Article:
In a recent post, I detailed the latest variant in the merger objection litigation game, in which the plaintiffs’ agree to dismiss their lawsuit in exchange for the defendants’ agreement to make additional disclosures and pay the plaintiffs’ counsel a mootness fee. The absence of any court involvement in this process makes this an appealing business model for the plaintiffs’ counsel. It also makes it difficult for anyone to challenge the procedure, reducing the likelihood of unwanted judicial scrutiny.
However, Northern District of Illinois Judge Thomas M. Durkin, exercising his “inherent authority” and acting at the urging of an objecting shareholder, has “abrogated” the settlement of the litigation arising out of the acquisition of Akorn , Inc. by Frensenius Kabi AG, and ordered the plaintiffs’ lawyers to return to Akorn their $322,000 mootness fee, ruling that the additional disclosures to which the company agreed were “worthless to shareholders” and that the underlying lawsuits should have been “dismissed out of hand.” This welcome development could possibly be the first step into driving a stake in the heart of the merger objection litigation “racket.” Judge Durkin’s June 24, 2019 order can be found here.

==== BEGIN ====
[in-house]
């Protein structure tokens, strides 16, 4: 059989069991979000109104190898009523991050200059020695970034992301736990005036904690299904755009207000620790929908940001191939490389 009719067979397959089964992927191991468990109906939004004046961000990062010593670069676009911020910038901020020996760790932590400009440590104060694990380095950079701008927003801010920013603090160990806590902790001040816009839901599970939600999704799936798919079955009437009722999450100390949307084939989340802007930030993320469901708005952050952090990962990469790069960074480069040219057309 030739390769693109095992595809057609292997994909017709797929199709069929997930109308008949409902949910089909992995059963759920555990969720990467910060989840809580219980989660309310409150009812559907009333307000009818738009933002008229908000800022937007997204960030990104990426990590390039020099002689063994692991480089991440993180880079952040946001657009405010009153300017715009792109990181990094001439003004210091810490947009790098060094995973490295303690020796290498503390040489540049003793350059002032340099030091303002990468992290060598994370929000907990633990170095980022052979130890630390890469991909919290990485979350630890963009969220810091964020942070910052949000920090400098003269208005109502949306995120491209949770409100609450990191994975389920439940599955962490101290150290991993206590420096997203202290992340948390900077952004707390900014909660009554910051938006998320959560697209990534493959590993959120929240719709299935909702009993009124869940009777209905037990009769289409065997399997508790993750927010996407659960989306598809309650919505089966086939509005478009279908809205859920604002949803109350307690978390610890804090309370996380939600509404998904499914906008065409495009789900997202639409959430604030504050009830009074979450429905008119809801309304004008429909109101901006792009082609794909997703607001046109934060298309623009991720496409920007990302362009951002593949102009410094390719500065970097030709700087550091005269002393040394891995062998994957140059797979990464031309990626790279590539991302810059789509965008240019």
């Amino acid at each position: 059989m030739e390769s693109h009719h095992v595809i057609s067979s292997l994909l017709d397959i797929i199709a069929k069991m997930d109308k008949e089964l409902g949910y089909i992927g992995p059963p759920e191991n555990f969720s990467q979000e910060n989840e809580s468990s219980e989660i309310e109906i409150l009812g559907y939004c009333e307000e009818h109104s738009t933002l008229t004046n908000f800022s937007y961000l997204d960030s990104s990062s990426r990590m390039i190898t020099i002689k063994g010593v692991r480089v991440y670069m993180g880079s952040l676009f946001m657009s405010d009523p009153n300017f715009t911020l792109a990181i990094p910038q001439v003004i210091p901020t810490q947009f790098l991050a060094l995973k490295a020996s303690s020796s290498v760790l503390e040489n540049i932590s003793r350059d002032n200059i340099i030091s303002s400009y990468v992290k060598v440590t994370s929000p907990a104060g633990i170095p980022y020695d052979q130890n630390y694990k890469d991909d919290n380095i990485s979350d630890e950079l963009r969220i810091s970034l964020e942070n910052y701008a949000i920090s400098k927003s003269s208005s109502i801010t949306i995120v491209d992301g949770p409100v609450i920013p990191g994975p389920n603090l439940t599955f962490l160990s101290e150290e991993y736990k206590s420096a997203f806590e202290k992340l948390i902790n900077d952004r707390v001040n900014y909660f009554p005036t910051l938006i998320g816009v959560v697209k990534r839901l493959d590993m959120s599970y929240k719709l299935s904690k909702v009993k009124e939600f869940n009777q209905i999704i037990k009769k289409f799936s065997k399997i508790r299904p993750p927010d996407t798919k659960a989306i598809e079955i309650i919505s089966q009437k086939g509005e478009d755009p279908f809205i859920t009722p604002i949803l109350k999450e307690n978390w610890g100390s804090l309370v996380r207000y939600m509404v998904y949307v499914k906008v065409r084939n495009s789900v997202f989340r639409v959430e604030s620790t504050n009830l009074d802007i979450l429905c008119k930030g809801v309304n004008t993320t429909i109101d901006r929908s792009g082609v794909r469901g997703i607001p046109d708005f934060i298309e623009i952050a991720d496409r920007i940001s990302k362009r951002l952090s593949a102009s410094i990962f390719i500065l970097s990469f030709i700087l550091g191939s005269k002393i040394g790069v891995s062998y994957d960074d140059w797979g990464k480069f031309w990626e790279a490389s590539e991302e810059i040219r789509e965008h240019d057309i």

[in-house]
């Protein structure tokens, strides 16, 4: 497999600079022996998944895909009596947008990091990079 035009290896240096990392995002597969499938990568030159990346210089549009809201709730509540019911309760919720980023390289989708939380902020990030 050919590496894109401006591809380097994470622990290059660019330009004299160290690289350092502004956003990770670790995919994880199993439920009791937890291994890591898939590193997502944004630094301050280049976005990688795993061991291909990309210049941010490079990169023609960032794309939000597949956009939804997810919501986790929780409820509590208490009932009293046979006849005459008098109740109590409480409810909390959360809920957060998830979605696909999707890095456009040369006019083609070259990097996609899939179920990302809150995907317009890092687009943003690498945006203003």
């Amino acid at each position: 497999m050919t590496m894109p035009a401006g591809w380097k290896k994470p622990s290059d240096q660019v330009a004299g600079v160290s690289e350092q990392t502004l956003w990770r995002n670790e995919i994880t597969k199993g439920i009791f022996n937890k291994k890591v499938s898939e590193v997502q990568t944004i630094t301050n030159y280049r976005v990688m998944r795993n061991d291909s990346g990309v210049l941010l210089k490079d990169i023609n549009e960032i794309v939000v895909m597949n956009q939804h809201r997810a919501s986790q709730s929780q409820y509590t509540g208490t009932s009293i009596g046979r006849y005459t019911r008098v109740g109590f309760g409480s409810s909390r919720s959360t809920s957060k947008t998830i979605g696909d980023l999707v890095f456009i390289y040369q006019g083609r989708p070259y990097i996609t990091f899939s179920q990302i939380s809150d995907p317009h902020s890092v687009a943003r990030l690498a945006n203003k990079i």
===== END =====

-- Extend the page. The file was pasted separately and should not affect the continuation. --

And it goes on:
Continue Reading Is This the Beginning of the End of the Merger Objection Lawsuit Mootness Fee Racket?